Born to local mothers and fathered by foreign soldiers, children born of war remain a major obstacle to successful integration within post-conflict societies. They often become victims of social harassment, fail to receive the social benefits available for other children of single parents and they are often stigmatised, outcast by their communities as ‘children of the enemy’ and ‘children of the occupation’. The phenomenon is not new. And while strings of studies have documented the physical and psychosocial impacts of armed conflict on women and children, research is lacking, offering little historical appreciation of wartime violence against women and, similarly, of children born of war and occupation. Enter the EU-funded project CHIBOW. Set up in 2015 and funded by the EU, the initiative worked to explore these complex problems, investigating specific subgroups of children, while aiming to develop a broader and more advanced knowledge base.
“By linking historical and anthropological understanding with psychological and psychotherapeutic approaches, this research has been both original and innovative,” says Sabine Lee, a professor of Modern History at Birmigham University. “It aids directly the development of strategies leading to more sustainable solutions to the problem of integration of children fathered by foreign soldiers, or those who have been the result of relationships or gender-based violence rooted in war, into their local communities,” she continues. Strategies include targeted interventions at a local level, helping prevent trauma linked to stigmatisation and identity issues while mitigating the adverse effect of the children’s biological origin, explains Prof. Lee, who coordinates CHIBOW. Project collaborators have in the meantime, also begun working with policy makers, media and service providers to better implement the proposed interventions. The international training and research network CHIBOW includes a network of some 15 scholars from 11 academic institutions. It cooperates with more than 20 international partner organisations, focusing on conflicts ranging from the Second World War to Vietnam, to turbulent events in the former Yugoslavia, including Bosnia and Kosovo.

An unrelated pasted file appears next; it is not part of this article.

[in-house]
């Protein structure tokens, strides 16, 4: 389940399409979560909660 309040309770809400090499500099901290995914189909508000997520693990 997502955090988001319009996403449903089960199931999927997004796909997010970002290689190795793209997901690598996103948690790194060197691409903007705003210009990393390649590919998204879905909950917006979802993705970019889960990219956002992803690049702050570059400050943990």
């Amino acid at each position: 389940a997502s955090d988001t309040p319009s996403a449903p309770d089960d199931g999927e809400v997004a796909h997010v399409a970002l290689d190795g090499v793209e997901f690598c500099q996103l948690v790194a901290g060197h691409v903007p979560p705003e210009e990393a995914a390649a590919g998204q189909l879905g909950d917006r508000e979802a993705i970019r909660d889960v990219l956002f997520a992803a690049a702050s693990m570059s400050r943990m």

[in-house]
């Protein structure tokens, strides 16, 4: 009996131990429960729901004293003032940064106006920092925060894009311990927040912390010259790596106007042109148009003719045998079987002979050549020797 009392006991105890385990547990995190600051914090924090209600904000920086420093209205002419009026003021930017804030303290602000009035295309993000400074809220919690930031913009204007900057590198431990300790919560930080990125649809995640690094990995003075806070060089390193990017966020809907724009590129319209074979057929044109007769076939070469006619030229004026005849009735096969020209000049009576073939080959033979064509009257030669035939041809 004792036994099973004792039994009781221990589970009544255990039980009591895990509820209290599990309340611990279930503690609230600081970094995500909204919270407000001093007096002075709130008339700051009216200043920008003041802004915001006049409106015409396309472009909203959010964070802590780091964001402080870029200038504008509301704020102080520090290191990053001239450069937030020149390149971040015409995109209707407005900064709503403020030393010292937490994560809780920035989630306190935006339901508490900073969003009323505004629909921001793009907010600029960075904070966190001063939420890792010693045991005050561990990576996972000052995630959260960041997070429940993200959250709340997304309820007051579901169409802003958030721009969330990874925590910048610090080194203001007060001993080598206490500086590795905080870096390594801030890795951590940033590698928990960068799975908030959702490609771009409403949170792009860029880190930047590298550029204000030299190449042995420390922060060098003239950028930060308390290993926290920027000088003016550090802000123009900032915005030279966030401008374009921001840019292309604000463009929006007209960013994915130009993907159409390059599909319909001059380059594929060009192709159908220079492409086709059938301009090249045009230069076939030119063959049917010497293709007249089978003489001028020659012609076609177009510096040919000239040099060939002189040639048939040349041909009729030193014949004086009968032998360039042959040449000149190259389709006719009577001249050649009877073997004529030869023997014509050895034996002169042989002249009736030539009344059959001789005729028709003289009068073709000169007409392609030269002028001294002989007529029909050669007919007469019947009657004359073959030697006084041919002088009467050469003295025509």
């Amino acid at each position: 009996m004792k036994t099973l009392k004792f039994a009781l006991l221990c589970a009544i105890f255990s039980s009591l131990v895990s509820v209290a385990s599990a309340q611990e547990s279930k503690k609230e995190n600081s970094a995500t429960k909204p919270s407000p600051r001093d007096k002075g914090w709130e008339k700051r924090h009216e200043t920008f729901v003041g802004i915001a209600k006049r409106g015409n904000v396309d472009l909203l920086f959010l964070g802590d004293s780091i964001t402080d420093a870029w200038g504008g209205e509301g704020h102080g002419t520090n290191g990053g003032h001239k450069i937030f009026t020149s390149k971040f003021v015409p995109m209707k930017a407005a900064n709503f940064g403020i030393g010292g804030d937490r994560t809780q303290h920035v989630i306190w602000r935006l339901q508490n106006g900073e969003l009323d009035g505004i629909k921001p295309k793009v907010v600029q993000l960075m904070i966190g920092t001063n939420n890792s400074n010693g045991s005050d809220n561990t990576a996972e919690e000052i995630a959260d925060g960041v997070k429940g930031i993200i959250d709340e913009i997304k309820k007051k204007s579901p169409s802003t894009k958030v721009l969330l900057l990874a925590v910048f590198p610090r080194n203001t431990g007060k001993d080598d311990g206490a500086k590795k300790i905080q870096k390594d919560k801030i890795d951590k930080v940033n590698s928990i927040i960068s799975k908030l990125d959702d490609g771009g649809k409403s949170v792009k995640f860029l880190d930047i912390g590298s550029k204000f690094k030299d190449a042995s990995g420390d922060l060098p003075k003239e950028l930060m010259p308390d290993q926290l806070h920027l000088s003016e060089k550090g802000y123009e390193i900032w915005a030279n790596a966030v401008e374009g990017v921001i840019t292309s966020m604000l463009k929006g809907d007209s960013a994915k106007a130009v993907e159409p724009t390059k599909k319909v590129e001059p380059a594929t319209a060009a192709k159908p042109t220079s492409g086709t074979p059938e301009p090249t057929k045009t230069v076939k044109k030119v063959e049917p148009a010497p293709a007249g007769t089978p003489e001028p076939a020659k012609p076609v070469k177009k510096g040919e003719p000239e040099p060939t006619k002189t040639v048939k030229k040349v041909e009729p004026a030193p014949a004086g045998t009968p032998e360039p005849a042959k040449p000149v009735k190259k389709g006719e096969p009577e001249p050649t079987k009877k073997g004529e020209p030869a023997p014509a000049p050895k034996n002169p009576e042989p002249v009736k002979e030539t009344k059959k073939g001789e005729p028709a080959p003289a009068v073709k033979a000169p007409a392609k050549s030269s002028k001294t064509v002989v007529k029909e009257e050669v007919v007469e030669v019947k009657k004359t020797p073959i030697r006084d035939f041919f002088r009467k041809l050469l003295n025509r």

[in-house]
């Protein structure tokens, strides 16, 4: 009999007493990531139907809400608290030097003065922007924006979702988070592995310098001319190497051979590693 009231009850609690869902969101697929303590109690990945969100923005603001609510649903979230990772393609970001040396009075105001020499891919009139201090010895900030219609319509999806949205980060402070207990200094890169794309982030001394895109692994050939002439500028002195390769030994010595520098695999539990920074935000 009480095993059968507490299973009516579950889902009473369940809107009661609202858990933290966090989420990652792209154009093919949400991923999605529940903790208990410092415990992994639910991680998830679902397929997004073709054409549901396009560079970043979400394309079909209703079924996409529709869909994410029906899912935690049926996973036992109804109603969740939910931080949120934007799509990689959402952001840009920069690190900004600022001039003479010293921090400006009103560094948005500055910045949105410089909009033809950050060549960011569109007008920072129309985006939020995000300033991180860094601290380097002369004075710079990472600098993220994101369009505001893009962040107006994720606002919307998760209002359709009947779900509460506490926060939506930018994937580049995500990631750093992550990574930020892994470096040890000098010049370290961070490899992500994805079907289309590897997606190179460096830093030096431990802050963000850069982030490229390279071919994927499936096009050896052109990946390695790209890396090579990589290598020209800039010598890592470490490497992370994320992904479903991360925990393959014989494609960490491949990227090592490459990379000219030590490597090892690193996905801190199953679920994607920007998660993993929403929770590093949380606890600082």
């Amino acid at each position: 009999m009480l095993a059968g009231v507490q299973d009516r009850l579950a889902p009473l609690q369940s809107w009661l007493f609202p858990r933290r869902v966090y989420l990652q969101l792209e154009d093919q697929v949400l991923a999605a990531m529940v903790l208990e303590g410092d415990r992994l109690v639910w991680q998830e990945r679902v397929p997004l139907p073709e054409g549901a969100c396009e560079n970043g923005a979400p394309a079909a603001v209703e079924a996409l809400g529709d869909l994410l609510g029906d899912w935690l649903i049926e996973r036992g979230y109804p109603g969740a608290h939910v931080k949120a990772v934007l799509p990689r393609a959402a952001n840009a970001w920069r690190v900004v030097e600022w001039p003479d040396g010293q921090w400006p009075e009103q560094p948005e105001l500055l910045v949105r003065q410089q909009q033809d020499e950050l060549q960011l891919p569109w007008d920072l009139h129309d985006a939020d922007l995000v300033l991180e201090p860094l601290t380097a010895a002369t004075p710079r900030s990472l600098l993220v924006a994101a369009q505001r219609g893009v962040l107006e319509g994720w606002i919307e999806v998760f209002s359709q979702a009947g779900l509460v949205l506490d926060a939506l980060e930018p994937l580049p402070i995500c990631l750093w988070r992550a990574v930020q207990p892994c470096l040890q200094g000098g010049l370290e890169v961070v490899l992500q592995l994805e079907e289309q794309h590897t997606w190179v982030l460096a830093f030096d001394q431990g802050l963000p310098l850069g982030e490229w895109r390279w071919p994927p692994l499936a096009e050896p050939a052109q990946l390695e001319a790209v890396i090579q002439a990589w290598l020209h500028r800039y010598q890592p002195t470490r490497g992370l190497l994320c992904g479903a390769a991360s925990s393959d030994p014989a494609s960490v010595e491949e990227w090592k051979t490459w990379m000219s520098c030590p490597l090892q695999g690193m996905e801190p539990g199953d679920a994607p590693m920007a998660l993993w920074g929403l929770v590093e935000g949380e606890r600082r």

“What has amplified the project's success and research outcomes, is CHIBOW's collaborative approach,” reports Prof. Lee. “It engages projects across disciplines, across research locales and across different levels of seniority among scholars.” Among the most promising is the project “In the Name of Father.” In this engaging fusion of performance arts, politically relevent theatre and academic research, children of war are incorporated as both performers and protagonists. By taking centre stage, the performers-cum-protagonists reveal themselves in their own words and actions, transforming personal traumatic experiences into performances while sharing vital knowledge. Other successful projects that have helped disseminate valuable information include an annimation film that narrates the story of a child, Michiko, who was born of a Chinese mother and a Japanese father during the Second Sino-Japanese war in China. The animation film alone has engaged large audiences of all ages since its debut in 2018, addressing challenging issues surrounding CHIBOW in a sensitive yet informative manner. A book on CHIBOW findings is currently being prepared for publication by 2020. “This will all go beyond the running funding period and further engagement to ensure the sustainability of the dissemination is currently going on and planned for the future,” Prof. Lee concludes.
CHIBOW, children, war, children of war, trauma, foreign soldiers, integration, armed conflict